The Zoning Board of Appeals removed the final hurdle Wednesday night enabling the Shelter Island Fire District, Elite Towers and Verizon to move forward with its plan for a 120-foot cell tower at the Manhanset Firehouse on Cobbetts Lane.
The proposal for the new tower first surfaced in 2014 to resounding objections from neighbors. But what eventually won the day were two major factors: compromises with neighbors to buffer noise from generators needed at the site and the case fire commissioners made for safety in being able to communicate when answering calls in the areas of Hay Beach and the Rams where blackouts often occurred.
A neighbor who had requested trees to block the view of the site sent a letter saying she was satisfied with a landscaping proposal that was submitted.
With no fanfare, ZBA Chairman Doug Matz expressed the attitude of his members saying approval is “in the best interests of the town.”
The ZBA approved a height variance necessary to structures that are to be used to buffer sound from generators and other equipment cellphone carriers would need at the site to support their antennas. They also approved a special permit allowing for a change to the site that already has a nonconforming use in the residential area.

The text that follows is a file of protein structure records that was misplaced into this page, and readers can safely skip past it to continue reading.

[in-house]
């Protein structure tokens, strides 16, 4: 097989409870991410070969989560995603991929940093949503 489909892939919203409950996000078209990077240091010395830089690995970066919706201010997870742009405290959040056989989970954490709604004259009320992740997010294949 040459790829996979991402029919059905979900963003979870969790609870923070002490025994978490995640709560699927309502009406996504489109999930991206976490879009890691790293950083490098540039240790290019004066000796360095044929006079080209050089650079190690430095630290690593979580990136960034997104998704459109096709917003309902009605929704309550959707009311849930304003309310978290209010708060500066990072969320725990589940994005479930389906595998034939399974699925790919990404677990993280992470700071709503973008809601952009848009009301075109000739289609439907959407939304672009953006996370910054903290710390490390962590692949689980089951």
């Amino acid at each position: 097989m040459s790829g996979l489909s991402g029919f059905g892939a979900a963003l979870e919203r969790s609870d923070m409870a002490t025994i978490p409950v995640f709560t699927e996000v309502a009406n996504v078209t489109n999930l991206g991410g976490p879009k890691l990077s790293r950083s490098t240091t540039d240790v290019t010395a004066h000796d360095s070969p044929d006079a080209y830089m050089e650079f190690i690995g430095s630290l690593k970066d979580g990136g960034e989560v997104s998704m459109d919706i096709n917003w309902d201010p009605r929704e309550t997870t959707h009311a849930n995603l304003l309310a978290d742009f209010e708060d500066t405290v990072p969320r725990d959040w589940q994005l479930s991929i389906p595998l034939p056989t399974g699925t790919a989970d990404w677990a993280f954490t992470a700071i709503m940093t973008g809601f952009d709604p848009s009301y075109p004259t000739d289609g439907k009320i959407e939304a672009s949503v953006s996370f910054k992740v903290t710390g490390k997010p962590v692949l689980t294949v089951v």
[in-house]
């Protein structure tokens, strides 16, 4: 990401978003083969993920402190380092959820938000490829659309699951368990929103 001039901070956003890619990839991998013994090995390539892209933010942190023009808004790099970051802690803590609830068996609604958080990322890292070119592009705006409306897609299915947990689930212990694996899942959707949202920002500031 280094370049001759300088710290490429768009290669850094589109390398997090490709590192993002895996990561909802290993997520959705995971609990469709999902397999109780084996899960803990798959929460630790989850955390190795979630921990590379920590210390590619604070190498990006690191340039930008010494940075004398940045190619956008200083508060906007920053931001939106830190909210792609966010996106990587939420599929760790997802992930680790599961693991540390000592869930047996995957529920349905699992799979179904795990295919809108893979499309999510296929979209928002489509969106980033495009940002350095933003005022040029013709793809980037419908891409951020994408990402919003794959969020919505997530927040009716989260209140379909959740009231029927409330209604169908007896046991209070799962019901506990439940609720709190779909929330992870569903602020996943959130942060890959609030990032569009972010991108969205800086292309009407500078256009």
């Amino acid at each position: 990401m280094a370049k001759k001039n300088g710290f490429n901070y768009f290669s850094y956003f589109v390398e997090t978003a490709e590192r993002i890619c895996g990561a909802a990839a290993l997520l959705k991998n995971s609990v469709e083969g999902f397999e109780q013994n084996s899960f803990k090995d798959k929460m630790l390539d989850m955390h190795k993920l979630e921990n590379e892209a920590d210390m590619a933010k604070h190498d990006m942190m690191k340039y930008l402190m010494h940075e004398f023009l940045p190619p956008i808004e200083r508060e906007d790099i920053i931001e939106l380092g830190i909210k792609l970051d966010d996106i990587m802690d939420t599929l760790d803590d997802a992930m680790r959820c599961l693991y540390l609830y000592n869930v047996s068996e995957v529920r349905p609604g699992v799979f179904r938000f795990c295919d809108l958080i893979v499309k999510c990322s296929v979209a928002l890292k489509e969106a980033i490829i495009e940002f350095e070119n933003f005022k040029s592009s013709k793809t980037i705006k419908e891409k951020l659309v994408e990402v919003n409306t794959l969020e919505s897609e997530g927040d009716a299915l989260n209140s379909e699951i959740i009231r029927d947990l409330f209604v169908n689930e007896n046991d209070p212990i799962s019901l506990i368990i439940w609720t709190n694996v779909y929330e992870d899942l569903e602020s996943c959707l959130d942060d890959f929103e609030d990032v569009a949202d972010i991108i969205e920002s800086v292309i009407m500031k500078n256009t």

The day before the ZBA action, the Town Board had approved a special permit needed for construction of any cell tower in town, citing the same safety concerns about the need for the new tower. Only Councilwoman Amber Brach-Williams recused herself from that vote because she also functions as secretary-treasurer to the Board of Fire Commissioners.
Commissioner Andy Reeve expressed pleasure at the decisions.
“It’s been a long project, but I’m glad we’re finally there,” he said after the ZBA unanimous approval. Only one member, Phil DiOrio, was absent at that session.
Throughout the discussions of the tower, Commissioner Larry Lechmanski, who has been the point person on the new radio system that must be in place by January 2020, emphasized the importance of getting construction started soon so that it could be completed by July 1, 2019. That allows several months for testing and working out any kinks in the system to assure calls dispatched by Southold Police are reaching the Island effectively.
With the approvals now in place, the fire commissioners are assured they will have the communication system up and running smoothly in time for the federally mandated change in 2020.